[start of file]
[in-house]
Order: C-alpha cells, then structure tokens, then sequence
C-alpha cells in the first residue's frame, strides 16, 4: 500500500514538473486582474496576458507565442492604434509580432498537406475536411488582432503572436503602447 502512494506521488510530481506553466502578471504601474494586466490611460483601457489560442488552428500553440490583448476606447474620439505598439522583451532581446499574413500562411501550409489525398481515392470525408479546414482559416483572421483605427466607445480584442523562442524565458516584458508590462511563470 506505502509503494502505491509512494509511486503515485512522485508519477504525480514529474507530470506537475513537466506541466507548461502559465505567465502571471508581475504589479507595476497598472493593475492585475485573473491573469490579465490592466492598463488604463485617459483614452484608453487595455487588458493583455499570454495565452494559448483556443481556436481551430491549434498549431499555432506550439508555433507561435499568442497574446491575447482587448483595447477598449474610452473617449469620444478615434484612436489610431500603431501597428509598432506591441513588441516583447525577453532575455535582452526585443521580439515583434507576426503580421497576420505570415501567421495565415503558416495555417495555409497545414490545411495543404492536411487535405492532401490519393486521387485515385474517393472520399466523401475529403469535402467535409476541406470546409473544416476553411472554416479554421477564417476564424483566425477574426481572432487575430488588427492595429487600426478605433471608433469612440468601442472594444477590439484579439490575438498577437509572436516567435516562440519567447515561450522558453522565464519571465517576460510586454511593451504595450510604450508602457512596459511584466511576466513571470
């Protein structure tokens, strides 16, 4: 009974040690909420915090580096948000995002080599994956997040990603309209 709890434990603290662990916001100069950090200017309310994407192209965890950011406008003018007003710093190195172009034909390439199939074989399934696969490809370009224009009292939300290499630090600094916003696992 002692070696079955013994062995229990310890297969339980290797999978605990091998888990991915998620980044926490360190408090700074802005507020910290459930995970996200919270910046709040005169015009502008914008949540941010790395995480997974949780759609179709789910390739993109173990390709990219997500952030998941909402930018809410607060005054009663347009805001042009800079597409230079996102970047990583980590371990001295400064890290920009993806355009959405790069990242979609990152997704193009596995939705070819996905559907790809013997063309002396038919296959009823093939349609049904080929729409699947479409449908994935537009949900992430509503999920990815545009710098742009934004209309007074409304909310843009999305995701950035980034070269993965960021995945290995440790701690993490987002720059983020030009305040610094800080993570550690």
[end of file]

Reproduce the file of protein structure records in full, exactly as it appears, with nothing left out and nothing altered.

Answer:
[in-house]
Order: C-alpha cells, then structure tokens, then sequence
C-alpha cells in the first residue's frame, strides 16, 4: 500500500514538473486582474496576458507565442492604434509580432498537406475536411488582432503572436503602447 502512494506521488510530481506553466502578471504601474494586466490611460483601457489560442488552428500553440490583448476606447474620439505598439522583451532581446499574413500562411501550409489525398481515392470525408479546414482559416483572421483605427466607445480584442523562442524565458516584458508590462511563470 506505502509503494502505491509512494509511486503515485512522485508519477504525480514529474507530470506537475513537466506541466507548461502559465505567465502571471508581475504589479507595476497598472493593475492585475485573473491573469490579465490592466492598463488604463485617459483614452484608453487595455487588458493583455499570454495565452494559448483556443481556436481551430491549434498549431499555432506550439508555433507561435499568442497574446491575447482587448483595447477598449474610452473617449469620444478615434484612436489610431500603431501597428509598432506591441513588441516583447525577453532575455535582452526585443521580439515583434507576426503580421497576420505570415501567421495565415503558416495555417495555409497545414490545411495543404492536411487535405492532401490519393486521387485515385474517393472520399466523401475529403469535402467535409476541406470546409473544416476553411472554416479554421477564417476564424483566425477574426481572432487575430488588427492595429487600426478605433471608433469612440468601442472594444477590439484579439490575438498577437509572436516567435516562440519567447515561450522558453522565464519571465517576460510586454511593451504595450510604450508602457512596459511584466511576466513571470
């Protein structure tokens, strides 16, 4: 009974040690909420915090580096948000995002080599994956997040990603309209 709890434990603290662990916001100069950090200017309310994407192209965890950011406008003018007003710093190195172009034909390439199939074989399934696969490809370009224009009292939300290499630090600094916003696992 002692070696079955013994062995229990310890297969339980290797999978605990091998888990991915998620980044926490360190408090700074802005507020910290459930995970996200919270910046709040005169015009502008914008949540941010790395995480997974949780759609179709789910390739993109173990390709990219997500952030998941909402930018809410607060005054009663347009805001042009800079597409230079996102970047990583980590371990001295400064890290920009993806355009959405790069990242979609990152997704193009596995939705070819996905559907790809013997063309002396038919296959009823093939349609049904080929729409699947479409449908994935537009949900992430509503999920990815545009710098742009934004209309007074409304909310843009999305995701950035980034070269993965960021995945290995440790701690993490987002720059983020030009305040610094800080993570550690």